Castiglion del Bosco: The Many Faces of Sangiovese Grapes

From a simple, long-finish to deep with complex tannins, the winery at Castiglion del Bosco creates wines from the Sangiovese grape that are ideal to pair with all aspects of the Tuscan cuisine.
By Annelise McAuliffe

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For centuries, the Sangiovese grape has been grown in Tuscany to create the tannic red, Brunello or Brunello di Montalcino. However, in the 1960’s there were only a handful of producers still creating the iconic Montalcino wine. One of those original producers, Castiglion del Bosco helped to found the consortium that regulates Brunello di Montalcino and awards the wine its DOCG status.

Today, as one of the top producers of Brunello wine, Castiglion del Bosco is tapping into its natural terrior to create a beautiful portfolio of wines that speaks to the land while still showcasing how the Sangiovese grape can be remarkably versatile and different. From a light Rosso di Montalcino to the unique Campo del Drago, wine director Cecilia Leoneschi has fostered an impressive program that shines a stunning spotlight on the Sangiovese grape.

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From the two vineyards within the estate, Gauggiole and Capanna, come three unique wines. As a visitor to the rows of vines snaking down the Tuscan hills I was surprised when we reached the top and could view just about all the vines on the slopes from that one point. Cultivated from 103 acres, it is extraordinary that a wide array of wine profiles and flavors can be created in a single hilly section.

On the northern side, Castiglion del Bosco grows Sangiovese for a subtle, easy-drinking Rosso di Montalcino. The DOC wine is left in the wood barrels for a shorter time, six months, and has a more delicate profile, but still a long finish. Perfect with lighter fare or a satisfying, simple spaghetti pasta, this is a go-to wine to please a wide array of drinking preferences.

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In the Capanna vineyard a more complex wine, Brunello di Montalcino, flourishes as the vines face in the direction of the Mediterranean sea and grow in a gravel-clay soil that alters its flavor profile. This classic Sangiovese wine ages beautifully with its brick-red color and peppery nose. Upon opening, you will notice that this wine needs to breathe. It is a great wine to open and then sit back and enjoy the company around you, without rushing. With its deep flavors and long finish, the complex Brunello is a beautiful accompaniment to red meats, earthy, aged cheeses, and pastas with rich tomato and meat sauces.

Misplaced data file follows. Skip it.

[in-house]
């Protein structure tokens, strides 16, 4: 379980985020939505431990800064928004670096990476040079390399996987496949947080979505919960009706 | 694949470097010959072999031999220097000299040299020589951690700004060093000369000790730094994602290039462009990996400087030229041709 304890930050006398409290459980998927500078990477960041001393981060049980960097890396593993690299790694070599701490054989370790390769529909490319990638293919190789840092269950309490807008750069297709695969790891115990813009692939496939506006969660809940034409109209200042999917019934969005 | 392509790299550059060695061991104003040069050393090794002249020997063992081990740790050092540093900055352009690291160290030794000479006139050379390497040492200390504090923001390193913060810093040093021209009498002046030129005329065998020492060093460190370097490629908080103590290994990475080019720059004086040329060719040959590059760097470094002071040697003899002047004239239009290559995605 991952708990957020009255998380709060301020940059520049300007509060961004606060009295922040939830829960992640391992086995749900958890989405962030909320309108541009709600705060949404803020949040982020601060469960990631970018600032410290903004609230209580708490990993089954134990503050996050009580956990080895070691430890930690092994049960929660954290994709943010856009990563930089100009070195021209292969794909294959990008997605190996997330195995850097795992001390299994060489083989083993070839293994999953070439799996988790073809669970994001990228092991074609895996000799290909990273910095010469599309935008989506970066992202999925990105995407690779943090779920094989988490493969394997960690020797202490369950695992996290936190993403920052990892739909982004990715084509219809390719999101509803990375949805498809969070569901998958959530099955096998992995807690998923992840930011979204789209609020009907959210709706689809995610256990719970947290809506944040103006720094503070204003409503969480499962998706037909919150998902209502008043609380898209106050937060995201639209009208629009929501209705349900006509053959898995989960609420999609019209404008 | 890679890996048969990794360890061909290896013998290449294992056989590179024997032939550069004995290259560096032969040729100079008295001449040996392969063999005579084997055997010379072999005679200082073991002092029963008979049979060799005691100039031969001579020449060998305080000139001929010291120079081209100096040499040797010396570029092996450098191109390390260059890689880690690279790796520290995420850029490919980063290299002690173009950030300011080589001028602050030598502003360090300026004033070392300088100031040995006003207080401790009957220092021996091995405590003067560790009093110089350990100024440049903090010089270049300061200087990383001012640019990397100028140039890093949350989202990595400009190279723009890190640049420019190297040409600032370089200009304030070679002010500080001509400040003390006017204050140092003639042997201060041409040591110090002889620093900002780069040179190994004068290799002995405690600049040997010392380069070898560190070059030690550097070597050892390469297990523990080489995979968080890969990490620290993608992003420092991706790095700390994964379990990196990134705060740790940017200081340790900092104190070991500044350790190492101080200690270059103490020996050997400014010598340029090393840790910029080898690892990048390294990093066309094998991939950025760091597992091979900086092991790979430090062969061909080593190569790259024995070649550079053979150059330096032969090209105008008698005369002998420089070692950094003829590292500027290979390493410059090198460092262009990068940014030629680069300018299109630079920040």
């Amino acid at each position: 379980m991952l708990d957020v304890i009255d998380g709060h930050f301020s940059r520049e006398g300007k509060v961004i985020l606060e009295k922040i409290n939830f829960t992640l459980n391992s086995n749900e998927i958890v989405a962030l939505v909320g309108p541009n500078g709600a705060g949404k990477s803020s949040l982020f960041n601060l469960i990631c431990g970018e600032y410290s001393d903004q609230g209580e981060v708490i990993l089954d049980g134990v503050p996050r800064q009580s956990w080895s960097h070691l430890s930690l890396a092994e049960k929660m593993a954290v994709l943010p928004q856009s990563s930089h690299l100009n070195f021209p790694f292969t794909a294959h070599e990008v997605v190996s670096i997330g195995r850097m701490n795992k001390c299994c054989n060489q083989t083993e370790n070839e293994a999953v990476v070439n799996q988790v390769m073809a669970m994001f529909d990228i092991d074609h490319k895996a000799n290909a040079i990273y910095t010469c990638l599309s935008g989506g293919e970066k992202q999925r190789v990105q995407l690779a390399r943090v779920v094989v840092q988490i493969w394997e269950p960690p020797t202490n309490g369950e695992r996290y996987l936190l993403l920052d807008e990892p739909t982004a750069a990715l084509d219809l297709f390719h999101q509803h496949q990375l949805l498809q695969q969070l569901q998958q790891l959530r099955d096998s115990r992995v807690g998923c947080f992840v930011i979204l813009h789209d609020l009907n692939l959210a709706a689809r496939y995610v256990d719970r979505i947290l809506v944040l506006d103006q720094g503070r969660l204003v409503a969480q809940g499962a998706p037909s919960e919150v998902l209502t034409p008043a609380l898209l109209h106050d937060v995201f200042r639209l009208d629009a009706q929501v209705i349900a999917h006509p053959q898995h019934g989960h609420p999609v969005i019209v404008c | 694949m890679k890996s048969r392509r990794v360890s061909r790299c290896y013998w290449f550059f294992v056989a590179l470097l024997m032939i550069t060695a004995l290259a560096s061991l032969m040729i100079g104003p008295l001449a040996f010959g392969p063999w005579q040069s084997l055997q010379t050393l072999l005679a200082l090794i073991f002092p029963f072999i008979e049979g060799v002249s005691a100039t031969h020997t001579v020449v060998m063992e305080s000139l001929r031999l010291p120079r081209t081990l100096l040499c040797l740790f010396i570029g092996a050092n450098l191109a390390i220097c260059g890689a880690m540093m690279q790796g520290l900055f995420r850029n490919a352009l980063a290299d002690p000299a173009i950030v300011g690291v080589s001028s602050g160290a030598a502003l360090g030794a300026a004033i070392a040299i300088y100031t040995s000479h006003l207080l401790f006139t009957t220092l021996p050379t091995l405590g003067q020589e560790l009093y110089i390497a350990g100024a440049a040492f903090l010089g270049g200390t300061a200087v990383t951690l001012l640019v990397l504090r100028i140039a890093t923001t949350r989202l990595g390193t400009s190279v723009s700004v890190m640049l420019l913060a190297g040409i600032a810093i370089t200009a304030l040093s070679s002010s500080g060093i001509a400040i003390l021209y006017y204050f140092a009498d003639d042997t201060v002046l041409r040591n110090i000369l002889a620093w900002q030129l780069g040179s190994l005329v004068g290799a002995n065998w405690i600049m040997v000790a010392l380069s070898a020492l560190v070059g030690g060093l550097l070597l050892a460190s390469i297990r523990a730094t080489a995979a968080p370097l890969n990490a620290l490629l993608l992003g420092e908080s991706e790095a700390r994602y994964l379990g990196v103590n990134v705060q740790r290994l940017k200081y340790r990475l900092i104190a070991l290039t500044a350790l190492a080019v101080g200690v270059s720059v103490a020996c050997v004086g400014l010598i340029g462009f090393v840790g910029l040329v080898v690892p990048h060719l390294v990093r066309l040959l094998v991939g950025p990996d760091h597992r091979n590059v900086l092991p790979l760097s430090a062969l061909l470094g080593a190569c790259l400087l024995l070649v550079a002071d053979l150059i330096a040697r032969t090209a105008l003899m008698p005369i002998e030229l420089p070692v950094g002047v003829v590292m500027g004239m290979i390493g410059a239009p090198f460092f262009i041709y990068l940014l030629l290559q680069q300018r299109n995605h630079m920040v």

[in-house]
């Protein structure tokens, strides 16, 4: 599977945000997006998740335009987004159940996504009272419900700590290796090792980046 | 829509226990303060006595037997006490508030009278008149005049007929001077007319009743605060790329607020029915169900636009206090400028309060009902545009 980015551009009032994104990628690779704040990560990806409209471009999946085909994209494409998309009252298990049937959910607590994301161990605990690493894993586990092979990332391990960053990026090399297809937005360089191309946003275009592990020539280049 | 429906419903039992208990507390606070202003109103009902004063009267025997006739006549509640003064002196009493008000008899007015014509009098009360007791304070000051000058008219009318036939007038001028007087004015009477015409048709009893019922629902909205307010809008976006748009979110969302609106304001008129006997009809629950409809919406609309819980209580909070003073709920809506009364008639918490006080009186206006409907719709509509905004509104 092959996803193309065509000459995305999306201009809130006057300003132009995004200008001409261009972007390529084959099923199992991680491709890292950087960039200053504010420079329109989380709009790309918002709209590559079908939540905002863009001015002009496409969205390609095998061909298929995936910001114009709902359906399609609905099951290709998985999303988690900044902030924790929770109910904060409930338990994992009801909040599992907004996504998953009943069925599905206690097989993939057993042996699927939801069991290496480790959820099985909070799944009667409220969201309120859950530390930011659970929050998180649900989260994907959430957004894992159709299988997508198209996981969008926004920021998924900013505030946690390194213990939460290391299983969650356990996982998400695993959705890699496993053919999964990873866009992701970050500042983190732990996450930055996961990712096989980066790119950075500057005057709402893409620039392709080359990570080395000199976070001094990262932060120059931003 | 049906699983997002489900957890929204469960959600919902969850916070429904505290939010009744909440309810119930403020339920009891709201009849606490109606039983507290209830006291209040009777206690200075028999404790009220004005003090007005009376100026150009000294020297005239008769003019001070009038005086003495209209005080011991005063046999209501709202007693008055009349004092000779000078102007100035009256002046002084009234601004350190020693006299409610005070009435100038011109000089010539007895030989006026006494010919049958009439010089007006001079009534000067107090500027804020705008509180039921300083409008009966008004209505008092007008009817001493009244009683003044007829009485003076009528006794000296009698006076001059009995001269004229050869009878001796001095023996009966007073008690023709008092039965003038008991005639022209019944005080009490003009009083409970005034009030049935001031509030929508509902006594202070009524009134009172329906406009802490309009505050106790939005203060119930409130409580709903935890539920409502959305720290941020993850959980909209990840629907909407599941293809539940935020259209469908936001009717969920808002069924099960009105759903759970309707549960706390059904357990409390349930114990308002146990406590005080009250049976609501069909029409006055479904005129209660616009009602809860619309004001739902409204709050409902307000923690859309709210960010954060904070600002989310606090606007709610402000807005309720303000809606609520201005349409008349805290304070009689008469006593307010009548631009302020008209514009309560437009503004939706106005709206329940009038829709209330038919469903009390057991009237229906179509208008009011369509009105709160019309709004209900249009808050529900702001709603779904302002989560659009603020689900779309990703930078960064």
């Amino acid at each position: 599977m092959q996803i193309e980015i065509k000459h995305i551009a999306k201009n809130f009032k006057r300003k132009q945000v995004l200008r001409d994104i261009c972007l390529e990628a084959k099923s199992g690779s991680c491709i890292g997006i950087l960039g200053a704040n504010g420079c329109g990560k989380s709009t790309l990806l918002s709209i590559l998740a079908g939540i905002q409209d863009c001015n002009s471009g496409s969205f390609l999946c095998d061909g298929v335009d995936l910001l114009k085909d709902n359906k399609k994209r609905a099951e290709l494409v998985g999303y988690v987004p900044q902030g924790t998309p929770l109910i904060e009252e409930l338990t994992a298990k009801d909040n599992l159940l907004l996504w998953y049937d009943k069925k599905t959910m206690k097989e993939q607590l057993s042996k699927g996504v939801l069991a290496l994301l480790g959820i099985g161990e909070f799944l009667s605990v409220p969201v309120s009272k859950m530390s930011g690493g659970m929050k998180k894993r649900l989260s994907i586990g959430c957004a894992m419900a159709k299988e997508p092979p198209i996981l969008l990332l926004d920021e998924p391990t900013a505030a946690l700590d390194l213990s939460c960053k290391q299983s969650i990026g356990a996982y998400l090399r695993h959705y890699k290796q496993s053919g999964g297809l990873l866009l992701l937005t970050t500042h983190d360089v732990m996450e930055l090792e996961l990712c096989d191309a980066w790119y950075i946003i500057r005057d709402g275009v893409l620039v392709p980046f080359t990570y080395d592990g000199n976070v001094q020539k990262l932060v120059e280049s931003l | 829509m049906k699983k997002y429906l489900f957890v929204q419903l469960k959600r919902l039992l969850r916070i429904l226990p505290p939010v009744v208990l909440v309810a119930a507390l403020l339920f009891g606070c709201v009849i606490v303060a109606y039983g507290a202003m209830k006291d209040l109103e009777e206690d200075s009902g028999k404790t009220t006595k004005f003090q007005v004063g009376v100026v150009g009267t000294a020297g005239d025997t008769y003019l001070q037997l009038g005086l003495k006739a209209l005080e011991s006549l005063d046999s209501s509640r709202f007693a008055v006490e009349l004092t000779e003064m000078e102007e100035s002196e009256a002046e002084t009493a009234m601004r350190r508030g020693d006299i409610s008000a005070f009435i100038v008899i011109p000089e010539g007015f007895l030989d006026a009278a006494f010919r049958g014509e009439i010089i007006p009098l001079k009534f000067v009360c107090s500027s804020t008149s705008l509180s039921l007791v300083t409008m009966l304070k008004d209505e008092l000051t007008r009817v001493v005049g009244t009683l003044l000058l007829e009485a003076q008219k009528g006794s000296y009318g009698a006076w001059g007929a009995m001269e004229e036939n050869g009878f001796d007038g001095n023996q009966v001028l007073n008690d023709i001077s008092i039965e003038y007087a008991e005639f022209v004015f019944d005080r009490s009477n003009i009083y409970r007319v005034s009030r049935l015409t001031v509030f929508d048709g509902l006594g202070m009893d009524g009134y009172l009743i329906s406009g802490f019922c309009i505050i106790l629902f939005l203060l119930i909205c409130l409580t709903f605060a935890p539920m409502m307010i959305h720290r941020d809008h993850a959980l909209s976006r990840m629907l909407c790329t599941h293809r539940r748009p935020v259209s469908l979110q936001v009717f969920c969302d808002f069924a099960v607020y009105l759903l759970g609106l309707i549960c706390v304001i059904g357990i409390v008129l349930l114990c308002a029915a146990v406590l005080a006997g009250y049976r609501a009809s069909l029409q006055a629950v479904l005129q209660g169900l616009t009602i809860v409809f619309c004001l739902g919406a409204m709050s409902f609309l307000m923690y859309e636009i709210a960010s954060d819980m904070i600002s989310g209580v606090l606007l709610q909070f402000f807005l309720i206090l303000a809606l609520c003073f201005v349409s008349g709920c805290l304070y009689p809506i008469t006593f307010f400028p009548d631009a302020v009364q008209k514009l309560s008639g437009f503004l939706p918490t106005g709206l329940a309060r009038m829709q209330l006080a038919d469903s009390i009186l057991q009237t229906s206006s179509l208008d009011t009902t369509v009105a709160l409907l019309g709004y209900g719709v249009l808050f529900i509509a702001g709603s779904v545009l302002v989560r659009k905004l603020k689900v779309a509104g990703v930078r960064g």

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Moving up in elevation to the top of the vineyard hill is where the vines of the Campo del Drago wine are winding to perfection. The grapes start their days in in a small section of rocky soil, known also as Campo del Drago, and toil until harvest where they are matured in French oak for at least two years after vinification. This bottle is a true experience to sip, especially if you have the opportunity to try it right in Montalcino. The wine lingers on the tongue, and seemingly without end. The enormously long, tannic finish will have you reaching for more to quench your intrigued palate. The earthy nose of this wine coincides with warm and spicy flavors that continue to explode on the tongue as the deep finish continues. This expressive rendition of the Sangiovese grape is not only impressive to drink, but beautiful to pair with food. Despite being rich, this wine is smooth in the mouth and brings a new dimension when enjoyed with braised red meat dishes. In the restaurant on the property of Castiglion del Bosco with the same name as this bottle, the wine is often paired with the more complex, rich dishes of the Tuscan cuisine.

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When in the Tuscan region, Casiglion del Bosco is a winery that must be on your list to visit and enjoy their varied selection, don’t forget to try their white wines, too. And experienced from afar, these bottles are superb for festive celebrations or simple pleasures to evoke the taste of the Montalcino lands.

Annelise McAuliffe

Mandatory family outings to the Detroit farmers' market and nightly home-cooked meals cultivated Annelise's respect and curiosity for food. A graduate of The Culinary Institute of America, she spends her free time in New York City recipe testing, eating breakfast all day, and dreaming up international culinary adventures.

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